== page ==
Australia has banned China’s Huawei from developing 5G technology infrastructure on security grounds and rejected its bid. The national security concerns were based around the company founder previous links with the Chinese military as well as risks of potential Chinese espionage which has currently been fueled by anti-Chinese sentiment overflowing from the US.
Commodity Inside View:
Australia plans to upgrade to 5G this year for which they invited bids for supplying the equipment’s used in developing the technology. However, it bans Huawei from biding because of the opposition from Australian national security agencies due to security reasons. The ban would cause the company huge loss as it already satisfying around 55% of the country’s 4G requirements.
Infrastructure for the 5G is getting ready across the world. We understand that a number of countries such as South Korea, China, Japan and the US claim that they would make ready their 5G networks by 2018 or early 2019. The UK and Australia are expecting to roll out the network by 2020, though the widespread coverage would still require additional years.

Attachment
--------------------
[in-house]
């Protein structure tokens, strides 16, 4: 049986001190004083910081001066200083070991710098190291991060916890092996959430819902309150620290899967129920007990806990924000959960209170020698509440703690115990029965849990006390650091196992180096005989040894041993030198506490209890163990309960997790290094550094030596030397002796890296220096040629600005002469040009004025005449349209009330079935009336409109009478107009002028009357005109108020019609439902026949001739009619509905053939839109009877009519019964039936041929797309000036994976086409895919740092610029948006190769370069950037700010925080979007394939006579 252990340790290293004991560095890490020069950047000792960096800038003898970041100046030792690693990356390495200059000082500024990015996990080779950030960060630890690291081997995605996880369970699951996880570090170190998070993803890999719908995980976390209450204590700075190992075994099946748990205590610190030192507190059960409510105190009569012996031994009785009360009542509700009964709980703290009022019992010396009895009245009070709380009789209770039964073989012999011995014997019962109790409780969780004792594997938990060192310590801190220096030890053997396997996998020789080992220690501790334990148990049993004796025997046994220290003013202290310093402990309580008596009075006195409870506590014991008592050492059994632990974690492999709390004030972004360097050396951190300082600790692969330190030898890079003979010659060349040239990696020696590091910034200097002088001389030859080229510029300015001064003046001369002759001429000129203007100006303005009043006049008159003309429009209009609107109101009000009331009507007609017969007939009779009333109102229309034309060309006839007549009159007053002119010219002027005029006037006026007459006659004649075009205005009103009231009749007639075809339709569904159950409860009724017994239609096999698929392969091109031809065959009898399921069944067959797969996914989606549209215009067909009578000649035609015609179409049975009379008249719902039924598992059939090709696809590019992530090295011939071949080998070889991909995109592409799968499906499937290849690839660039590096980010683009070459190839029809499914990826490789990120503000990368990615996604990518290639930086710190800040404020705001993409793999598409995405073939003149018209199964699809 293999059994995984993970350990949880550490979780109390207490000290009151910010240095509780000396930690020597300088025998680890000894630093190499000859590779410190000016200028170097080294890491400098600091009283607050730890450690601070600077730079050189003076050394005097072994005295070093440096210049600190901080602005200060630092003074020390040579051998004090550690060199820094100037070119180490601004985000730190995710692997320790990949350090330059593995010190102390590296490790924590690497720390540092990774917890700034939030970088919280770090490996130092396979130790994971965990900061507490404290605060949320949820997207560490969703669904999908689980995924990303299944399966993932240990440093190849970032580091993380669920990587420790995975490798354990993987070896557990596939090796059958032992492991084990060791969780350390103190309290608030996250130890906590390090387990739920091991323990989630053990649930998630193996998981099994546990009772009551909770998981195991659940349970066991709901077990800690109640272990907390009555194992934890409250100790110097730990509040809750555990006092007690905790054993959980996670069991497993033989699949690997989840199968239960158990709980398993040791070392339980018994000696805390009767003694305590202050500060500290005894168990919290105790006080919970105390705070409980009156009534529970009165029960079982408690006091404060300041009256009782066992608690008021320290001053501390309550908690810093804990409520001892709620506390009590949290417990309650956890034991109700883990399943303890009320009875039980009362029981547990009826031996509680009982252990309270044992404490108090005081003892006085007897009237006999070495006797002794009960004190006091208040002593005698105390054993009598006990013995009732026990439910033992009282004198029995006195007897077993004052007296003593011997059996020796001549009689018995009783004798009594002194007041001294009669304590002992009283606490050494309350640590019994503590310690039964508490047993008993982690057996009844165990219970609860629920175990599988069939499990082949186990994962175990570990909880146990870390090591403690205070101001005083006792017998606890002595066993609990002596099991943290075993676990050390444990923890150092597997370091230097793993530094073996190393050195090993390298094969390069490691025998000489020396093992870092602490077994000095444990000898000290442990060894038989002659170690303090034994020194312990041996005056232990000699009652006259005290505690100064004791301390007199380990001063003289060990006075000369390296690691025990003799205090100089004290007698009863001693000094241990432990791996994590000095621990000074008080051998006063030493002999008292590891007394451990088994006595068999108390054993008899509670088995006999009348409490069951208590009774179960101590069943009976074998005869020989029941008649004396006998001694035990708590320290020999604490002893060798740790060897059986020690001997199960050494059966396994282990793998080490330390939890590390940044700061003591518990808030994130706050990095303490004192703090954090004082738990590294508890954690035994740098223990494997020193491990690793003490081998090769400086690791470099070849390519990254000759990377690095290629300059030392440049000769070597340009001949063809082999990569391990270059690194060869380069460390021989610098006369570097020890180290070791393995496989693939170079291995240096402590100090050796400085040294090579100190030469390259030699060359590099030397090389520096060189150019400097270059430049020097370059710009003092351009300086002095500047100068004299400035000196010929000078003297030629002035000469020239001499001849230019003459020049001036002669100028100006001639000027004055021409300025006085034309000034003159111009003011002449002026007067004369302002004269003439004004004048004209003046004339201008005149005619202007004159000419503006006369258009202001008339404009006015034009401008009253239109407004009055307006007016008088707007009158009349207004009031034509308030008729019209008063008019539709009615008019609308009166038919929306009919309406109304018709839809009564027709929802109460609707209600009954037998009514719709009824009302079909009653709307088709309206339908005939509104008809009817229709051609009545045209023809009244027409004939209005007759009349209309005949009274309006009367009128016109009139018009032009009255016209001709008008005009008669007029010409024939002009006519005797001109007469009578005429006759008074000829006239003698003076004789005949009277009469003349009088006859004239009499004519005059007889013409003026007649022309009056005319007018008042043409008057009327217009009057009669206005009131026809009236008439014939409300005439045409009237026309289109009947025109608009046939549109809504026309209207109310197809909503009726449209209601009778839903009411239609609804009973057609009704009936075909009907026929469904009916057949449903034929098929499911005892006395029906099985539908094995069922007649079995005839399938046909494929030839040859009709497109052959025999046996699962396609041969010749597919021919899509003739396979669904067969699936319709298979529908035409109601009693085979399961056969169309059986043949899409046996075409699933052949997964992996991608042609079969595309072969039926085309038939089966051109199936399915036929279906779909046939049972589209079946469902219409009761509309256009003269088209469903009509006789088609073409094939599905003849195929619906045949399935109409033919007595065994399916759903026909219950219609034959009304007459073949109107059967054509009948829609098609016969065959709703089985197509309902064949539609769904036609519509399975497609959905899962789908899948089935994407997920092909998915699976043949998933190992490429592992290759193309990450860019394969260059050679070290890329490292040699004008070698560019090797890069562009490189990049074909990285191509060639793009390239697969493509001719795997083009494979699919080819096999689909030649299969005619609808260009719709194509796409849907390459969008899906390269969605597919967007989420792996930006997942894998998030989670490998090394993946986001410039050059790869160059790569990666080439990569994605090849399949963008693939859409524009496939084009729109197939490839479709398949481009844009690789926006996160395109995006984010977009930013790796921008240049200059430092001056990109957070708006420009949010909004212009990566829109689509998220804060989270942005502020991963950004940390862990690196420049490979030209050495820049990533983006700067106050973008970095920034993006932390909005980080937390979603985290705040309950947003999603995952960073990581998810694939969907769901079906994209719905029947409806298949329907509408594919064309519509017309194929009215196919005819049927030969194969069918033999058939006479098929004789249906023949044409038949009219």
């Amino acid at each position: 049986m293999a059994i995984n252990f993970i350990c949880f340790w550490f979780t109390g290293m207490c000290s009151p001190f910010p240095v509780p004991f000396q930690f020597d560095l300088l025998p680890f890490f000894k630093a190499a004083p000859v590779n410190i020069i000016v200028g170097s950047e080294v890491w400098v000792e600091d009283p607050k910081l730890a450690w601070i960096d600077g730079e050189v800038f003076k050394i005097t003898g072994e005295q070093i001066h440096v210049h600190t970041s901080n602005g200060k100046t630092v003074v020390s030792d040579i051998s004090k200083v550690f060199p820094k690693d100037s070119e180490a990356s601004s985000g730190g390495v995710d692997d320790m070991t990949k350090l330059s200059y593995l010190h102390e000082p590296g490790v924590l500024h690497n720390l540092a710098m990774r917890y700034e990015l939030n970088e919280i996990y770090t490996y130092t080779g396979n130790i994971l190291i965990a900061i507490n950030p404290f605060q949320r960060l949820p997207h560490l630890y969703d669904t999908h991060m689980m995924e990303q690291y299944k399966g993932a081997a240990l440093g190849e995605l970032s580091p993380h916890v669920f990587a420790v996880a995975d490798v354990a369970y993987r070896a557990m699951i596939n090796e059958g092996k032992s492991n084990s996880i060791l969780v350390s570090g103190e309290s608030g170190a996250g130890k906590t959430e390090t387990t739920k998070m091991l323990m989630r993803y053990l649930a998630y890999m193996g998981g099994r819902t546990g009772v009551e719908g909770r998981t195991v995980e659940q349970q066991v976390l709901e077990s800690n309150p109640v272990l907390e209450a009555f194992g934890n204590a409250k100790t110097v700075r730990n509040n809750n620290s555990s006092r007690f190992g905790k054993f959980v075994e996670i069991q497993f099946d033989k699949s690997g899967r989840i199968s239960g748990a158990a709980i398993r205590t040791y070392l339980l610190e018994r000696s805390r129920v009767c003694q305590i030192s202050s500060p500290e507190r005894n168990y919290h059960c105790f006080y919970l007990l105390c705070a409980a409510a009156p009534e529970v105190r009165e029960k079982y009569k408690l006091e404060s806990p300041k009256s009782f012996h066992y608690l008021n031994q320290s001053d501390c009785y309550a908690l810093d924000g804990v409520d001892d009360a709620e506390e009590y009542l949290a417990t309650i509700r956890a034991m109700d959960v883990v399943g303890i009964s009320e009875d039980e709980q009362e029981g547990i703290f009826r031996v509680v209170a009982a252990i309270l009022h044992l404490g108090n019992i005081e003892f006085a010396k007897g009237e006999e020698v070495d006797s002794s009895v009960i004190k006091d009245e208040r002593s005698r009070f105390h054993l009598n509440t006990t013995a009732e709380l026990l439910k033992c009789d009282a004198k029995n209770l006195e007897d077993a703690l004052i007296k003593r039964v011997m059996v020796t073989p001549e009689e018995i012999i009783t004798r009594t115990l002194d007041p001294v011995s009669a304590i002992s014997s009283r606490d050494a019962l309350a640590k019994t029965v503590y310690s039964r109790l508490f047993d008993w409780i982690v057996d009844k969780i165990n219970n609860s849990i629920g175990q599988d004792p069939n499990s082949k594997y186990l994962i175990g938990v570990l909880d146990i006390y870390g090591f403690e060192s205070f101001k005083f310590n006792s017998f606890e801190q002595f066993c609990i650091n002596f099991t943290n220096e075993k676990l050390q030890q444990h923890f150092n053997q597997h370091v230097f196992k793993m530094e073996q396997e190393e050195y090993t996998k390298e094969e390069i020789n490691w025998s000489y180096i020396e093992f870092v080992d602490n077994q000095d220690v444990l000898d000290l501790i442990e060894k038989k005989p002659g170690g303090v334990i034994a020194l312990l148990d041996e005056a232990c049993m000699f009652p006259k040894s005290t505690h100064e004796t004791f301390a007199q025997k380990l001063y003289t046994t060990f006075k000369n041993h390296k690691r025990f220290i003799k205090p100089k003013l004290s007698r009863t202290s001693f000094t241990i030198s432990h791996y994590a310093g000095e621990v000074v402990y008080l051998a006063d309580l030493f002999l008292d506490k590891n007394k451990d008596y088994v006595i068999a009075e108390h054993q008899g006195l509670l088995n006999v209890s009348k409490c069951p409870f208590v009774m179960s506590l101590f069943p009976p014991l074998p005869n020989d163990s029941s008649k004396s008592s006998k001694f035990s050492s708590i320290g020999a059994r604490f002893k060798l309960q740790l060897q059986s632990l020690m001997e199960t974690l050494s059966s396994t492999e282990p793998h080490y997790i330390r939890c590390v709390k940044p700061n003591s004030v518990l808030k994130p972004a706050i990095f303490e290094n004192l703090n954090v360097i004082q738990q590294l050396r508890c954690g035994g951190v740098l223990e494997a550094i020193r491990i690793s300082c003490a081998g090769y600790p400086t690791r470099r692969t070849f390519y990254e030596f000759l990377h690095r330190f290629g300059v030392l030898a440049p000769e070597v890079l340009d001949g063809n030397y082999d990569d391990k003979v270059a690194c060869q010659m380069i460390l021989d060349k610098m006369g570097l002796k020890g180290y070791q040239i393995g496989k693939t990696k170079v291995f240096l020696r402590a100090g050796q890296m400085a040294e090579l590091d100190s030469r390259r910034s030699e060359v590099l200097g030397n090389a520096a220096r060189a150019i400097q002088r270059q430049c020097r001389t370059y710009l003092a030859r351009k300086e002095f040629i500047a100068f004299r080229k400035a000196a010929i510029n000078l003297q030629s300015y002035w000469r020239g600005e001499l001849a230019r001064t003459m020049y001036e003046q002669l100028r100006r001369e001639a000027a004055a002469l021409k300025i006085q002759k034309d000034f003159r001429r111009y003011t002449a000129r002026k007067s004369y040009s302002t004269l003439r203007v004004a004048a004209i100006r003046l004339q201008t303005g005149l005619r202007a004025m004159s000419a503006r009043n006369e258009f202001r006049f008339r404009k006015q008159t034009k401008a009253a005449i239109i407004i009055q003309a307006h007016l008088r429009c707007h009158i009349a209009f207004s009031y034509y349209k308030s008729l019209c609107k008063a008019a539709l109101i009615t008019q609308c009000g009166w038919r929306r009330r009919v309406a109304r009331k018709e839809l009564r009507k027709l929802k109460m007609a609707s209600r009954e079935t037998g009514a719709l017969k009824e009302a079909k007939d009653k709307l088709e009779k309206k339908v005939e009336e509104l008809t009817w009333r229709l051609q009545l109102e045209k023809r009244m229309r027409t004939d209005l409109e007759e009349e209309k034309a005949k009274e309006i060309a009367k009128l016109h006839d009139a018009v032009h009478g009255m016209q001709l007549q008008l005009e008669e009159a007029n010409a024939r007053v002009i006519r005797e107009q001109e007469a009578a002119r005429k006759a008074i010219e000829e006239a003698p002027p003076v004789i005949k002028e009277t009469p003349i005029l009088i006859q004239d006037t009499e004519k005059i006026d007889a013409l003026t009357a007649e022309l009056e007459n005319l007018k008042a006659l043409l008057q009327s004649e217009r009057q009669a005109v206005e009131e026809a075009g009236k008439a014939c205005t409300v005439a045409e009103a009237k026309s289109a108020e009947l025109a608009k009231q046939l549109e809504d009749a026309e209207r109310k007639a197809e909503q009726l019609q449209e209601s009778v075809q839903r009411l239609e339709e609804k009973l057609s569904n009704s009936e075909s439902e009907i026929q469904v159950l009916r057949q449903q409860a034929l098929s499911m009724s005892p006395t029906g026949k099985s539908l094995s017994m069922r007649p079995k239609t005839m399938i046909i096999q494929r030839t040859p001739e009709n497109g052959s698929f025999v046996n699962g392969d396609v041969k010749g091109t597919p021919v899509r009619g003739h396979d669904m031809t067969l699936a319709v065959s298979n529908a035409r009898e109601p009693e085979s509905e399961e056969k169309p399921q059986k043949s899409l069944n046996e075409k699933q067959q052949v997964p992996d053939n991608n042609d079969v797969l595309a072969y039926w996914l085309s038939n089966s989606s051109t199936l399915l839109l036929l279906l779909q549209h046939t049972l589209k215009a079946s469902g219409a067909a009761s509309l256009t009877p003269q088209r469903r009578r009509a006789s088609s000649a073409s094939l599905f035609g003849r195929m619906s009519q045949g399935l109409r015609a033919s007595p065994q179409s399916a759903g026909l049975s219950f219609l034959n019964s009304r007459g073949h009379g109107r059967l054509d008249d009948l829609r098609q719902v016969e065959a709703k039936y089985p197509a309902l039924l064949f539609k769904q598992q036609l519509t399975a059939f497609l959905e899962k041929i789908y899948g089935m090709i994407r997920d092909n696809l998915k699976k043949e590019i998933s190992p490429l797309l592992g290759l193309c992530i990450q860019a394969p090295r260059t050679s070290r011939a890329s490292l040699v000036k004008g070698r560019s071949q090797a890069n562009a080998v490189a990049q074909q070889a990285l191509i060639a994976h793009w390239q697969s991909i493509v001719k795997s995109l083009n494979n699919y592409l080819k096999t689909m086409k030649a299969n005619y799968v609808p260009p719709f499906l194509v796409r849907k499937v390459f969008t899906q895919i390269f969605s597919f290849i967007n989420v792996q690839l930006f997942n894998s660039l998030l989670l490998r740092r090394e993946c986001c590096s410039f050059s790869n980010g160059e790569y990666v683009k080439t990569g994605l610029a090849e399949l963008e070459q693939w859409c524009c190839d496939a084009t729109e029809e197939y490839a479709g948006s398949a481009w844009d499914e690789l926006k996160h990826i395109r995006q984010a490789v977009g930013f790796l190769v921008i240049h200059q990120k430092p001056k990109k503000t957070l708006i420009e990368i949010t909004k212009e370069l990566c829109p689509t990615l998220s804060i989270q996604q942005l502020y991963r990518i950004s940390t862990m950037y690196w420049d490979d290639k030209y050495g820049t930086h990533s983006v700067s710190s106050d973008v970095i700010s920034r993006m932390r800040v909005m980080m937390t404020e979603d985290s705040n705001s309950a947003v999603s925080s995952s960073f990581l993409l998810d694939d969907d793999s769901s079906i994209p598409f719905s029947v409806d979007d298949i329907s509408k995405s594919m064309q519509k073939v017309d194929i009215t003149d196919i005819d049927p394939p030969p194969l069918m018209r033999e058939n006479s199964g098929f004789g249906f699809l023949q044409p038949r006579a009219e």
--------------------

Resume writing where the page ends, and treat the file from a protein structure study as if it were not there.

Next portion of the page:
5G is highly pivotal for some sectors including automotive and energy. Autonomous vehicle technology, connected vehicles and V2X are some of the key segments in the automotive industry which would heavily rely on 5G. Smart grids would also be befitted from the infrastructure.
5G provides network stability and high speed of data compared to 3G and 4G and provide around 100 times faster internet connection than 4G, with speed up to 10 gigabits per second. We anticipate that 5G will be deployed in most major countries by 2022.
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